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Emerald Group Publishing Limited
Copyright © 2004, Emerald Group Publishing Limited
Learning through Work Experience for the Knowledge Economy
Learning through Work Experience for the Knowledge Economy: Issues for Educational Research and Policy
Toni Griffiths and David GuileEuropean Centre for the Development of Vocational Training2004ISBN 928960268625
A recent report by ex-Netherlands premier Wim Kok stated that the EU would fail in its employment objectives unless member states step up their efforts to increase adaptability, labour supply and investment in human resources. Mr Kok chaired the EU employment task force set up by heads of state in response to concerns that Europe was failing to tackle effectively the significant employment challenges it faces.
The task-force report argued that Europe’s economic growth is too slow and unemployment too high. Globalization and demographic ageing mean that Europe must become more competitive and must increase employment and productivity drastically. The report stresses the importance of using all available tools – and particularly electronic learning – to develop lifelong learning and skill levels in Europe.
It states that barriers to participation in training exist in all member states, and more must be done to break down these barriers through policies and partnerships that stimulate the demand and supply of lifelong learning. The social partners – trade unions and employer organizations – have a crucial part to play.
Another ex-Scandinavian premier, Denmark’s Poul Nyrup Rasmussen, has explored ways of putting Europe back on track to becoming the most competitive and dynamic knowledge-based economy in the world by 2010, as foreseen in the EU’s Lisbon strategy.
The Lisbon strategy goals were generally seen as challenging when they were set in 2000, at a time when the EU was enjoying strong economic growth and falling unemployment. Since then, the economic outlook has become less favourable, the employment performance has deteriorated and the objectives seem even more daunting. Four years into the ten-year programme of change, it is clear that insufficient progress has been made.
Mr Rasmussen concluded that the Lisbon process seems to have foundered because of a combination of economic pressures, institutional inertia and, perhaps fundamentally, a failure to capture the imagination and support of the wider European public. This report, too, stresses the importance of lifelong learning and a workforce possessing good technological skills.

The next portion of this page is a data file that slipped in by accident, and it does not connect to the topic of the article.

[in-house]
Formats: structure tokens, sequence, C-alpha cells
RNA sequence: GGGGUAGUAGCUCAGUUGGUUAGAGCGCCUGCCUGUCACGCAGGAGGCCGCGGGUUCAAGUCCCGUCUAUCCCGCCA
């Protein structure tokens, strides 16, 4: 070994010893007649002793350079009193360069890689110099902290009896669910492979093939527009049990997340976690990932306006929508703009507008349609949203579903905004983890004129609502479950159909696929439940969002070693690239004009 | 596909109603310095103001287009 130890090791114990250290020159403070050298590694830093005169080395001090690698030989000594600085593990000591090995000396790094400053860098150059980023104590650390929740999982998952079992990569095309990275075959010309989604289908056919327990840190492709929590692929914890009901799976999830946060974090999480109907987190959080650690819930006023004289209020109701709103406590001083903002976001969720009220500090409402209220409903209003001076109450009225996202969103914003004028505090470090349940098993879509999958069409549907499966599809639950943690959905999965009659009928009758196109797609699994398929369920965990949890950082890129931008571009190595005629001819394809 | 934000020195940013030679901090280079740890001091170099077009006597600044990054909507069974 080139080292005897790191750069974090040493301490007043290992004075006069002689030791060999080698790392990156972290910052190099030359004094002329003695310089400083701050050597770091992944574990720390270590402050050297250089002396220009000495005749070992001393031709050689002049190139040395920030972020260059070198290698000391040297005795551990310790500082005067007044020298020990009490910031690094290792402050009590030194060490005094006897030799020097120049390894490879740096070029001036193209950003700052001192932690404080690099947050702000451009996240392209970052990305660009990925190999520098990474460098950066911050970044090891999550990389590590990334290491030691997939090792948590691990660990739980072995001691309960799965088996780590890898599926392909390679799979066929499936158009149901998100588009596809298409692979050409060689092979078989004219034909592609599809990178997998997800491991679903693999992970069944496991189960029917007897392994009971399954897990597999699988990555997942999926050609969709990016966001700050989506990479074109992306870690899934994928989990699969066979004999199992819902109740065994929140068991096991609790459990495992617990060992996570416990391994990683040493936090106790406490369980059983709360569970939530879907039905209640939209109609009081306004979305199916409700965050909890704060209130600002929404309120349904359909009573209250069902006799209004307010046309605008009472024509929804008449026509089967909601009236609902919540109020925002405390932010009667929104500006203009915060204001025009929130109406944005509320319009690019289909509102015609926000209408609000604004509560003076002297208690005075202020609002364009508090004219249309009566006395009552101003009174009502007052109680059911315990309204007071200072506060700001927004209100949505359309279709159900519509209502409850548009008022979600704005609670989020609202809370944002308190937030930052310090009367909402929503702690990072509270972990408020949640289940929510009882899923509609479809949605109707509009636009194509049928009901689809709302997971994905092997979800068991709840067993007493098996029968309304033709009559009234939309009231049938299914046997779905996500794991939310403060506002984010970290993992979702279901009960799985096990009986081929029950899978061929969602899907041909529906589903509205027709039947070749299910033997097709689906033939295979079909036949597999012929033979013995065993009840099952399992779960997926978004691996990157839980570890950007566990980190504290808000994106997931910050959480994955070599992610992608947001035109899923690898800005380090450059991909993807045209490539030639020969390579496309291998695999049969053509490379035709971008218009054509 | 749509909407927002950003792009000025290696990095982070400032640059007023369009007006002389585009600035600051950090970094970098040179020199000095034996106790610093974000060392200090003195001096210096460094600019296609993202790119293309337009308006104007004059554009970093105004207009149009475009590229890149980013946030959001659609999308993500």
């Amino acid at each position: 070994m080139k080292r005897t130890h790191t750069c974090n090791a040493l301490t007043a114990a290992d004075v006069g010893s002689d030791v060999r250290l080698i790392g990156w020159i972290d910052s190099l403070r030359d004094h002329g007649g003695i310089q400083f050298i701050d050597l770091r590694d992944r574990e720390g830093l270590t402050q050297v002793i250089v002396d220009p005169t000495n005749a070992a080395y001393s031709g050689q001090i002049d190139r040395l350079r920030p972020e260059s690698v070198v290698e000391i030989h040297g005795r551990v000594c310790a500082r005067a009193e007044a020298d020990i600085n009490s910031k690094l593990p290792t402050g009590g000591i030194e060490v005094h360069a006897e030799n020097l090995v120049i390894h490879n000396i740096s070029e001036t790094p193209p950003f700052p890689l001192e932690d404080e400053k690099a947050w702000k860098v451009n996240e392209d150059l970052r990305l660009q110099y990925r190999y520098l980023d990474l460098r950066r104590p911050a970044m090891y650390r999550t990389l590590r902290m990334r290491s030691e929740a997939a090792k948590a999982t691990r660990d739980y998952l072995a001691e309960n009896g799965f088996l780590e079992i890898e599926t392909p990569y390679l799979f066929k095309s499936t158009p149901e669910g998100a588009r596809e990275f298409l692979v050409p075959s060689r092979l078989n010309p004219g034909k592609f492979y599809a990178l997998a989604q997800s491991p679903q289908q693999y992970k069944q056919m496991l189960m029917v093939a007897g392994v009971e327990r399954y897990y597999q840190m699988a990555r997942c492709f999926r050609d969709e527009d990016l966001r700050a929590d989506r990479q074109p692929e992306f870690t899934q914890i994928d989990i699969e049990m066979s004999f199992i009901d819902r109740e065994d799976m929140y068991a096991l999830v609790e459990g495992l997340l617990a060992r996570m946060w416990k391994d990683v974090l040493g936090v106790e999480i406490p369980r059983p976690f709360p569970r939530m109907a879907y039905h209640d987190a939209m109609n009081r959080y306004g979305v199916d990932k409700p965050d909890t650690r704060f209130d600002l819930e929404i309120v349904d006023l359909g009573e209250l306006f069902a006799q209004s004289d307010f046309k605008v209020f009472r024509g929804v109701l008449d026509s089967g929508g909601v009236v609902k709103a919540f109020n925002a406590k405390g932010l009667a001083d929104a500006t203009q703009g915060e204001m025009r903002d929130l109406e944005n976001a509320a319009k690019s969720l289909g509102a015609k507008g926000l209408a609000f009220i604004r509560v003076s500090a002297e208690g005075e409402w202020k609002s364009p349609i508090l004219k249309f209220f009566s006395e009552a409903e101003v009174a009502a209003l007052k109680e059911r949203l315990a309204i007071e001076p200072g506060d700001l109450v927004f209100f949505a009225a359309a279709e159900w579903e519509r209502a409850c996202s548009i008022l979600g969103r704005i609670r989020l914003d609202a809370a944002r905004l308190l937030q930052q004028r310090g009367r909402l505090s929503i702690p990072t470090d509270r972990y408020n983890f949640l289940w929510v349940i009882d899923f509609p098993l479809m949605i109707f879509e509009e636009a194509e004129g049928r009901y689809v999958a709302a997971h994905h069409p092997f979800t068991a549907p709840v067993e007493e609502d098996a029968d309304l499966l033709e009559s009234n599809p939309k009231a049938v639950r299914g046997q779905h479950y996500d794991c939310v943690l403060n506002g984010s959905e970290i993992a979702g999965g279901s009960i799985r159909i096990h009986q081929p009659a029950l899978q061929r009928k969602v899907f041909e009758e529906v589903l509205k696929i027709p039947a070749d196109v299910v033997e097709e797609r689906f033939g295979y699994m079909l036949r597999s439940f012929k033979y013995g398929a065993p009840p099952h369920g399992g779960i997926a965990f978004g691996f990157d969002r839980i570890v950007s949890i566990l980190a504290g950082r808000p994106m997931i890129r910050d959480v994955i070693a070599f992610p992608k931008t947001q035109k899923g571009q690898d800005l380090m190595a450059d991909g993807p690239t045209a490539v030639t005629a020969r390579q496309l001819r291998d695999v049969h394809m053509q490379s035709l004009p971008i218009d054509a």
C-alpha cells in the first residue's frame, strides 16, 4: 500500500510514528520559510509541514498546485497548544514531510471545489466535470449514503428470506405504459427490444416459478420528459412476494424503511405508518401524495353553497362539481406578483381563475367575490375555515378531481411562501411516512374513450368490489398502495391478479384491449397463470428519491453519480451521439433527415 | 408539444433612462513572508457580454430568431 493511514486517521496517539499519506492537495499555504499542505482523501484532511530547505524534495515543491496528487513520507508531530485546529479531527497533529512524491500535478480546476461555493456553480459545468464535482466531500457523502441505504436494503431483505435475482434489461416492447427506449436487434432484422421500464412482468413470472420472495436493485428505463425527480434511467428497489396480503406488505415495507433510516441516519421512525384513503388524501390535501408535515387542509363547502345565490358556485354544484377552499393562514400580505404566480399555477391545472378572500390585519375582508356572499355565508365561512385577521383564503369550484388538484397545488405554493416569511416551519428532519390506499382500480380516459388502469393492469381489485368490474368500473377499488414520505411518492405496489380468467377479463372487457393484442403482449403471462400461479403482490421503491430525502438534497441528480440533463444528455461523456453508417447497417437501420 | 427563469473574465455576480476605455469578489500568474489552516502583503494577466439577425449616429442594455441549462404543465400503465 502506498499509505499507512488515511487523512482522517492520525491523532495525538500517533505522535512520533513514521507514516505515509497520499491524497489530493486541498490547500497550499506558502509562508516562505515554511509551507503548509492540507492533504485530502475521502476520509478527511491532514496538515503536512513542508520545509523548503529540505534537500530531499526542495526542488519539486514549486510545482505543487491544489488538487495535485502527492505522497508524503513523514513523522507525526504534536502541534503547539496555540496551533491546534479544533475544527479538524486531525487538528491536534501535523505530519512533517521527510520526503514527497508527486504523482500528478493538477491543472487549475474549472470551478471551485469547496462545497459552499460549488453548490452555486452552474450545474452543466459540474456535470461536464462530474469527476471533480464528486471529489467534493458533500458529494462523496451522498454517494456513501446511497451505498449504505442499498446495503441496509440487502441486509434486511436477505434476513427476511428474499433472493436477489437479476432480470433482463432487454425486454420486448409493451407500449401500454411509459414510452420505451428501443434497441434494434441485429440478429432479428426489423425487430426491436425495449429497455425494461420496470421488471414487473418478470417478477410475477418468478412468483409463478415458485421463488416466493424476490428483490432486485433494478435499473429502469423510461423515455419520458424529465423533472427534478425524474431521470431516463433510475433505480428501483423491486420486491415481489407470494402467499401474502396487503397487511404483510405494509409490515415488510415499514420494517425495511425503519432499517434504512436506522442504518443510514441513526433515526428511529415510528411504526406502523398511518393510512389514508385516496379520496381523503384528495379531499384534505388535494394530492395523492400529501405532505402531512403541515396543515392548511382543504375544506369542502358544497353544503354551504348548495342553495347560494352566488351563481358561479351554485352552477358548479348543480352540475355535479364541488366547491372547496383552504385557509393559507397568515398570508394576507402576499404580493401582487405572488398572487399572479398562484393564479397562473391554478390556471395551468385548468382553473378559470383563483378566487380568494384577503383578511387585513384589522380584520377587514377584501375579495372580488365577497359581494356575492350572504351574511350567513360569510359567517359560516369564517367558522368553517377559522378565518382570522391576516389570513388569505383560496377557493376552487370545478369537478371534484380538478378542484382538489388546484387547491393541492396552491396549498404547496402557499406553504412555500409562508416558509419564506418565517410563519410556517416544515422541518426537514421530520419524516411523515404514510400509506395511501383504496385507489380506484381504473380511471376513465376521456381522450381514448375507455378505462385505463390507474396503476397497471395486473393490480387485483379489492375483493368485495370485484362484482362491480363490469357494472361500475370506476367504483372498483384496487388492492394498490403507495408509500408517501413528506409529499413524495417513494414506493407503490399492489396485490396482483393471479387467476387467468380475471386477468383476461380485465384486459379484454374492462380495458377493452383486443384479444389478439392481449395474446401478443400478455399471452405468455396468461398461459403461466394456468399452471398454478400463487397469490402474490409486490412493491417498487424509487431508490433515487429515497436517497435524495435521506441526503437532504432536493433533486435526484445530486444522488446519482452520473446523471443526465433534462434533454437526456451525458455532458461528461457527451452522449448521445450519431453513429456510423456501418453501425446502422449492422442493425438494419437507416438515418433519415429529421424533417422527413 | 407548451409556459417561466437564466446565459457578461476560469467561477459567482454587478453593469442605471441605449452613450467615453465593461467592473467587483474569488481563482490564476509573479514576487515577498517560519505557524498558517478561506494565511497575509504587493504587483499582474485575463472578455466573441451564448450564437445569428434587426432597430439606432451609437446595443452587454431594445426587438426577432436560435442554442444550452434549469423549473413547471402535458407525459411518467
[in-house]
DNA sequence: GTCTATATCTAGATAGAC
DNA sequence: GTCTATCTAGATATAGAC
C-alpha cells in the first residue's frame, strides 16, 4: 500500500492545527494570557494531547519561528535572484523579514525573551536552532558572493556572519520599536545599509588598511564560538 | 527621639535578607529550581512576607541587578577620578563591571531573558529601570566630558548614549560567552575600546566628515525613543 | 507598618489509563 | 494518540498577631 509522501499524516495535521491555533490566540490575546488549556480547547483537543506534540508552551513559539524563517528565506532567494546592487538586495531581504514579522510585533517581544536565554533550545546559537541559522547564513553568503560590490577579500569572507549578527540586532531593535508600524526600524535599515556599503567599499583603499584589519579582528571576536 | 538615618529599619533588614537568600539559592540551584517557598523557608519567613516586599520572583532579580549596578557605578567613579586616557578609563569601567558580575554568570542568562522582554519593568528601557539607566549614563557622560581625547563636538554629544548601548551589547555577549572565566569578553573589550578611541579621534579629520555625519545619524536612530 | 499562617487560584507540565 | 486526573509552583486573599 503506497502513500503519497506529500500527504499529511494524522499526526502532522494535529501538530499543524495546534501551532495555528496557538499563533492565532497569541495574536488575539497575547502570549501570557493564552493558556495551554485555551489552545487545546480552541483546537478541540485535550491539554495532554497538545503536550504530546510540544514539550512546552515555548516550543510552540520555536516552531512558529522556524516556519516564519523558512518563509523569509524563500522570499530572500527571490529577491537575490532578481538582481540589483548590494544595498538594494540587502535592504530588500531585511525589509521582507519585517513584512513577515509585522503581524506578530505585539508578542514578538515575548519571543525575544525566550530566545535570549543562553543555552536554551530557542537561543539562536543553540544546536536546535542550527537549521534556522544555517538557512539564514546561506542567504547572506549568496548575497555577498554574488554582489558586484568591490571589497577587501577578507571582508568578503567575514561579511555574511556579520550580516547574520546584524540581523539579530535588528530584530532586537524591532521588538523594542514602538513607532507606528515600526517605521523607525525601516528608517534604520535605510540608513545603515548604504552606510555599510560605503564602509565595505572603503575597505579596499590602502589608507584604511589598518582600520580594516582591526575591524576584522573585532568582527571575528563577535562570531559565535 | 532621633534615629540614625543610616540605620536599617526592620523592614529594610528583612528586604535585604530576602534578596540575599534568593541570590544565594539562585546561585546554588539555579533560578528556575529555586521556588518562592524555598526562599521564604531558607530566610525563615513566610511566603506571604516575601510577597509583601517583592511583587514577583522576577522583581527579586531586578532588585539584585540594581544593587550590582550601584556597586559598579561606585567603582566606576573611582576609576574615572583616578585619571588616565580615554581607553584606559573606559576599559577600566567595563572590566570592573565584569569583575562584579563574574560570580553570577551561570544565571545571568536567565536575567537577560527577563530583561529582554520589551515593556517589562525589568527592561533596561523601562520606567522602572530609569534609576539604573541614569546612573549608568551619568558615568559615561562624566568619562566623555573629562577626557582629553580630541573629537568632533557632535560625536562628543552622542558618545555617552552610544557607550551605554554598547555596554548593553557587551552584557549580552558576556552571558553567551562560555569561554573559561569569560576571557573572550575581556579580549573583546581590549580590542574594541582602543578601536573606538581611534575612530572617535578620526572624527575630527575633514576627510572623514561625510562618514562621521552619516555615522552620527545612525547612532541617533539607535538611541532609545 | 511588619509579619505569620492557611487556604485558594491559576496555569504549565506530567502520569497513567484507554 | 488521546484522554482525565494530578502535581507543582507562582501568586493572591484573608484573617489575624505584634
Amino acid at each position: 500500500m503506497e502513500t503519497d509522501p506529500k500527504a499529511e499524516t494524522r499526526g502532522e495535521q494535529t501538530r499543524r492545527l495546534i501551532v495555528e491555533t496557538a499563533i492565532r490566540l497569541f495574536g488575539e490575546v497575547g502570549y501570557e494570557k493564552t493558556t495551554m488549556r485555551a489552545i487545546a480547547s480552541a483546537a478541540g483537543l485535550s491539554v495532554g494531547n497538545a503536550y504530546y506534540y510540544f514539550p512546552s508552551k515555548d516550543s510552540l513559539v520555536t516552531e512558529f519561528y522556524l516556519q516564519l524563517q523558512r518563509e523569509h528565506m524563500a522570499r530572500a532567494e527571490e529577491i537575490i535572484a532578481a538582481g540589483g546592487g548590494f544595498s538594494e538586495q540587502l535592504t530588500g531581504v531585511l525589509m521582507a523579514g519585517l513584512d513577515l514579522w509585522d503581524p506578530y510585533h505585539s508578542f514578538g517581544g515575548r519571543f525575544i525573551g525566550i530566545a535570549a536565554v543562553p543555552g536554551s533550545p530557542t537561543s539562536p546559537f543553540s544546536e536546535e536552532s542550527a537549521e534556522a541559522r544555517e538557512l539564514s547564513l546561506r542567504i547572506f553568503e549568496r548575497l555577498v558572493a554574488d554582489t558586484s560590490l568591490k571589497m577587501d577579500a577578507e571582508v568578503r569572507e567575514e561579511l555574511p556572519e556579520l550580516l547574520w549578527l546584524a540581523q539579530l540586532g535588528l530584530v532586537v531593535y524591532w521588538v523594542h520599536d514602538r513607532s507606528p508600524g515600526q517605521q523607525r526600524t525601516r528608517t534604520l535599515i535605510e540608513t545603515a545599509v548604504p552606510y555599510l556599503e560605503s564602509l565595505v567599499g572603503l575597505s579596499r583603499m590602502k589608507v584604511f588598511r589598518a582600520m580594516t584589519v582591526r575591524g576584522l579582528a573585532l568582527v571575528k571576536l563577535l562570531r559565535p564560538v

In the context of these two reports, the European Centre for the Development of Vocational Training (Cedefop) has published a timely text that identifies the achievements and limitations of successive European policy reforms and considers future challenges in relation to work experience.
Learning through Work Experience for the Knowledge Economy: Issues for Educational Research and Policy describes a new analytical tool – a typology for conceptualizing different models of work experience in terms of learning, rather than the traditional approach of treating work experience as a social institution. The new typology of learning through work experience places the question of what is learned, how it is learned and how it is used at the centre of research and policy discourse in vocational and general education and also, by extension, in the wider domain of lifelong learning.
The book argues that work experience can contribute to preparing individuals for the future only if a shift takes place from viewing the primary purpose of work experience as a form of socialization to that of connecting different modes of learning. The text explains the meaning of the neologism “connectivity”, which it says lies at the heart of a new model for work experience for the knowledge economy.
The book provides a summary of the European policy context, showing that reforms of work experience from the late 1980s to the mid 1990s did not address the questions raised about the developing European knowledge economy. The text reconceptualizes skill in the European knowledge economy, distinguishing between conceptions of skill and contexts of skill use. It explores learning theory and puts forward a broader meaning of the connective model of learning by identifying distinctive practices in learning through work experience. It illustrates connectivity by highlighting innovations in Denmark, Germany, Sweden and Britain.
Finally, the book explores the implications of the typology for the development of new forms of knowledge and skill that lie at the heart of the knowledge-economy debate. It focuses on another European priority – how to ensure quality in work experience.
The text contains material to appeal to anyone involved in planning or delivering work experience, but its emphasis on theory will ensure that its primary readership will be academic.